Classical: Mahler's Sixth LPO / Haitinck Royal Festival Hall

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Some books give Mahler's Sixth Symphony a subtitle, "Tragic". Mahler himself doesn't seem to have had anything to do with it, and the label hasn't stuck; well, it is rather like calling King Lear "sad" or Pulp Fiction "violent". But there is another sense in which it doesn't do the Sixth justice. Mahler may have crammed the pages with grim musical imagery - funeral marches, skeletal laughter on xylophone, whips, apocalyptic hammer blows ("fate"), the brutal coup de grace at the end - but he does so with incredible relish and elan. That's the really astonishing thing about the Sixth Symphony - that it's so alive. There are almost too many good ideas, all dazzlingly realised in terms of a huge, colour-enhanced orchestra.

That impression was itself enhanced by the London Philharmonic Orchestra's performance under Bernard Haitink on Saturday. Where certain other conductors set out to wring every last drop of pathos from the music - the fading of the "Alma" vision in the first movement, the disintegration of the bleak A minor dirge at the end of the finale - Haitink maintained a razor's- edge balance between morbidity and overflowing vitality, darkness and brilliant light.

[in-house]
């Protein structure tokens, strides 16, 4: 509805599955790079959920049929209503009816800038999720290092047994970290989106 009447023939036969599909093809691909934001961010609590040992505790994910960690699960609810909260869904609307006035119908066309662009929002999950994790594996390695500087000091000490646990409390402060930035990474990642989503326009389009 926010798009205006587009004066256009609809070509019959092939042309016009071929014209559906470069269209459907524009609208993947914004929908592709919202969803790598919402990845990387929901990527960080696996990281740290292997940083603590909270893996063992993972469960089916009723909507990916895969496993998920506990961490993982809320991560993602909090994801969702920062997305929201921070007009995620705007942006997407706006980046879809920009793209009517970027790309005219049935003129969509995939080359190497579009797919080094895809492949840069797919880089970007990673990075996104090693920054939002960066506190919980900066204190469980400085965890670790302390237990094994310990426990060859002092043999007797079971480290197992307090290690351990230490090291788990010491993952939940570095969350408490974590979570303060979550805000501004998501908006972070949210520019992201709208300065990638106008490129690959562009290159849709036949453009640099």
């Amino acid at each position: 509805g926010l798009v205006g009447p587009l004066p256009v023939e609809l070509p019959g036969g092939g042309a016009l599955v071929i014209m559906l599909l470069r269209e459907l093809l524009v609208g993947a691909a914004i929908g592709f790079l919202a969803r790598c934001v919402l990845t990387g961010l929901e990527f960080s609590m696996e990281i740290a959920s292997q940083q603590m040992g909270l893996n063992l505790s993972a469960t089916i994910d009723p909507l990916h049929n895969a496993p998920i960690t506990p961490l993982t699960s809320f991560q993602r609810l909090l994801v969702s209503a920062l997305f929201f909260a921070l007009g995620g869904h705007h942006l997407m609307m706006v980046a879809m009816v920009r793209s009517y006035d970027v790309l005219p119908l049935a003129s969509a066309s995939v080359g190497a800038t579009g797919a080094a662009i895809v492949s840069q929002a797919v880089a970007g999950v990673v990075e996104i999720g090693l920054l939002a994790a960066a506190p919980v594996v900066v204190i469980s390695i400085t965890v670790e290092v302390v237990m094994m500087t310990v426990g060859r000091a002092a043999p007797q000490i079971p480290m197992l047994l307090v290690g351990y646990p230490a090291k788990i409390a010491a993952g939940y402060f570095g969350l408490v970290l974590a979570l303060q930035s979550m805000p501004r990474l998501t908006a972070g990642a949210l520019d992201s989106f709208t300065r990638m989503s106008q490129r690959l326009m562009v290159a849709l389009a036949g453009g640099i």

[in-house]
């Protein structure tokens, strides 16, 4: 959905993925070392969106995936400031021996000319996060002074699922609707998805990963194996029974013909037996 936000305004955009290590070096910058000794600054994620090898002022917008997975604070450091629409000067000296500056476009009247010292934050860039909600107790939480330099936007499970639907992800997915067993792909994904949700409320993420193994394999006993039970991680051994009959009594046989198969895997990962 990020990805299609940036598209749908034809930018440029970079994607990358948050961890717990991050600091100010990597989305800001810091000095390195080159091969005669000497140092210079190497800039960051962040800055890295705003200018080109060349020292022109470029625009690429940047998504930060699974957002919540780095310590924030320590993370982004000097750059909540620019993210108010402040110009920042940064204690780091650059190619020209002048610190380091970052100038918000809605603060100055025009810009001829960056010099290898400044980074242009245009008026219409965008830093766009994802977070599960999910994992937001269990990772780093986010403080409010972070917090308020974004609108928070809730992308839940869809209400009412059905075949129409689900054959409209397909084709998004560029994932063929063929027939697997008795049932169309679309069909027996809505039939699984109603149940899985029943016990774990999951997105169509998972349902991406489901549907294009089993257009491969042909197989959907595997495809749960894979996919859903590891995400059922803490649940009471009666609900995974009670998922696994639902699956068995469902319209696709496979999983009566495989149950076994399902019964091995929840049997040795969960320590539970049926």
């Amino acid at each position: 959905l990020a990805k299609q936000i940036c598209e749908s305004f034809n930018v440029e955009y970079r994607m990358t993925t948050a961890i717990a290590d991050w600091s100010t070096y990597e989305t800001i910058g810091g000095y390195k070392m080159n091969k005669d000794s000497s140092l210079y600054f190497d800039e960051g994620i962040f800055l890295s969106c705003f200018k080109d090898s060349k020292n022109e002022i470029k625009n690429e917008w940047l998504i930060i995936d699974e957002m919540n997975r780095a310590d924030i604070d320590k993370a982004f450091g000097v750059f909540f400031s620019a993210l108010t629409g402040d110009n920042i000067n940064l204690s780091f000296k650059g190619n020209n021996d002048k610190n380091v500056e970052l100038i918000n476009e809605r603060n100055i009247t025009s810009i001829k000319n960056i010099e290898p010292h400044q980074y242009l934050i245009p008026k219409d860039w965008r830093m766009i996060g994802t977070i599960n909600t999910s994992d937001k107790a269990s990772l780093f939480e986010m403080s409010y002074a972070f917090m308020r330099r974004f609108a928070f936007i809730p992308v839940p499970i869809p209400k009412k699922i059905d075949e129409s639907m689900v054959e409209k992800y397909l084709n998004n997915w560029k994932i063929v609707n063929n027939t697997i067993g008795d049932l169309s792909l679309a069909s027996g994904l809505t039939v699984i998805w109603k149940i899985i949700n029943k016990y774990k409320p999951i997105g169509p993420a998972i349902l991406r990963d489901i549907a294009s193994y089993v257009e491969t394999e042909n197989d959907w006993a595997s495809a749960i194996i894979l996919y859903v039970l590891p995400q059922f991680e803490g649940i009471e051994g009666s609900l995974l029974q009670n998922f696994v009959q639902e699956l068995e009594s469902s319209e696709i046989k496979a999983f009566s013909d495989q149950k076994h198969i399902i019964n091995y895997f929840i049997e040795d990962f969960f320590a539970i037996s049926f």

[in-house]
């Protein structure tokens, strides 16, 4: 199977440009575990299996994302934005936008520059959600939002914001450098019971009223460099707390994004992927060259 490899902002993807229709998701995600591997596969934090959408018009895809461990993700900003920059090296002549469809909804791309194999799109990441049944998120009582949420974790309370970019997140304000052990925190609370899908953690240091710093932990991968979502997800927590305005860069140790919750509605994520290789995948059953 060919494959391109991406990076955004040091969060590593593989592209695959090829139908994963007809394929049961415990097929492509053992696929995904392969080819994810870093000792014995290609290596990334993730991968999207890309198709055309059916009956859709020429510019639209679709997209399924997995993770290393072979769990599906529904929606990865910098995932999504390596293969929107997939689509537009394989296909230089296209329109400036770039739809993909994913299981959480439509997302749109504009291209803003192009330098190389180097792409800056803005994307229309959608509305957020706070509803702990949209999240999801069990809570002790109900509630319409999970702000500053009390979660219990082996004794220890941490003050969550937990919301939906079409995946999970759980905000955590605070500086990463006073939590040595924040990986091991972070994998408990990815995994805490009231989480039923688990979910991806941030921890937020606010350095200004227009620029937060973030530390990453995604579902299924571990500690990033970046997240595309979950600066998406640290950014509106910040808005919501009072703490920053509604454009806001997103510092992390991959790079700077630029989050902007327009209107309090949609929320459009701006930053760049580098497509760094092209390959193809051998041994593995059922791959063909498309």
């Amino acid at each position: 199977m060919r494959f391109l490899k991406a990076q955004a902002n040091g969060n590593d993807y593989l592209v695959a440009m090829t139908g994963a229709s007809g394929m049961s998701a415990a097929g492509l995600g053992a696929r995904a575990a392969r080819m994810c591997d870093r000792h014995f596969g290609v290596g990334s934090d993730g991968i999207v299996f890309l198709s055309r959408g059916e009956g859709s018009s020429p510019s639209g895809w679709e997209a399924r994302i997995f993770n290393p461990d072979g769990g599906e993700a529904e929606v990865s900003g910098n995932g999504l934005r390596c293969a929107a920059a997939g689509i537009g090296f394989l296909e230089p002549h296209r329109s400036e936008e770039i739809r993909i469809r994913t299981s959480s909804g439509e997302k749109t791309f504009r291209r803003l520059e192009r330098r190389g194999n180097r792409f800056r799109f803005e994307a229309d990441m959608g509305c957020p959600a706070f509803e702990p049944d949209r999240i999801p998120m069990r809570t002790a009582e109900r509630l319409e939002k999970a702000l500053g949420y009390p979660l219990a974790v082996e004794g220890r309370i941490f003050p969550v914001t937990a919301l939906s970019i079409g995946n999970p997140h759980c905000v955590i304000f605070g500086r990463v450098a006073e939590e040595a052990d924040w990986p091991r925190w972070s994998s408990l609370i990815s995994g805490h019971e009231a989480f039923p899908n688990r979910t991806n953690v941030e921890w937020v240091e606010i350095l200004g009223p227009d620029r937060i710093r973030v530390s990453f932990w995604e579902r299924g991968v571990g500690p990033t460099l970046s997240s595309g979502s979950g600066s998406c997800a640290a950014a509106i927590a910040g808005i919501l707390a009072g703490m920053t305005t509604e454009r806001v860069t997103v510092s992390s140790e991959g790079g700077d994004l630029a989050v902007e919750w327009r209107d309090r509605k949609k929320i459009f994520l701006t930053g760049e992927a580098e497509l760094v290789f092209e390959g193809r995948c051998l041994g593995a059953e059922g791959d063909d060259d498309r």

If there was one outstanding feature of the performance it was Haitink's grasp of the symphony as a whole. It is one hell of a whole to grasp. The arguments that continue about the order of the middle two movements (Mahler changed his mind at least twice) stem partly from a disbelief that Mahler could have meant the brutal, macabre Scherzo to follow on directly from the long, intense first movement -and both grow from the same pounding bass notes. But is it any more comfortable when the Scherzo precedes the volcanic, half-hour-plus Finale?

Haitink came down firmly in favour of the original scheme, with the Scherzo second, and argued for it with passion and powerful logic. The Scherzo was unmistakably the negation of the first movement, and especially its premature "triumph". The wrenching modulation back to the home key at the start of the Finale showed how, in the greatest Mahler, structural and emotional issues are inseparable - with the Scherzo placed just before it, this wouldn't have been nearly so effective. Astonishingly, Haitink managed to keep something back for the final stages (and not just the extra three pairs of cymbals!). The major-minor, light-dark, hope-tragedy opposition goes on throughout the symphony, but here the final climax was its apotheosis - few performances I've heard have matched that.

Let's not give Haitink all the credit though. The LPO played better than I've heard them play for a while: alert and accurate during this hour- and-a-half epic. It was a delight to see a London orchestra playing as though its fate depended on it. As pure theatre the performance was compelling enough - to the obvious delight of one little girl in the Festival Hall choir seats. A useful reminder: weary sophisticates may complain of the "over-exposure" of Mahler, Beethoven and Mozart, but there's usually someone for whom it's a revelation.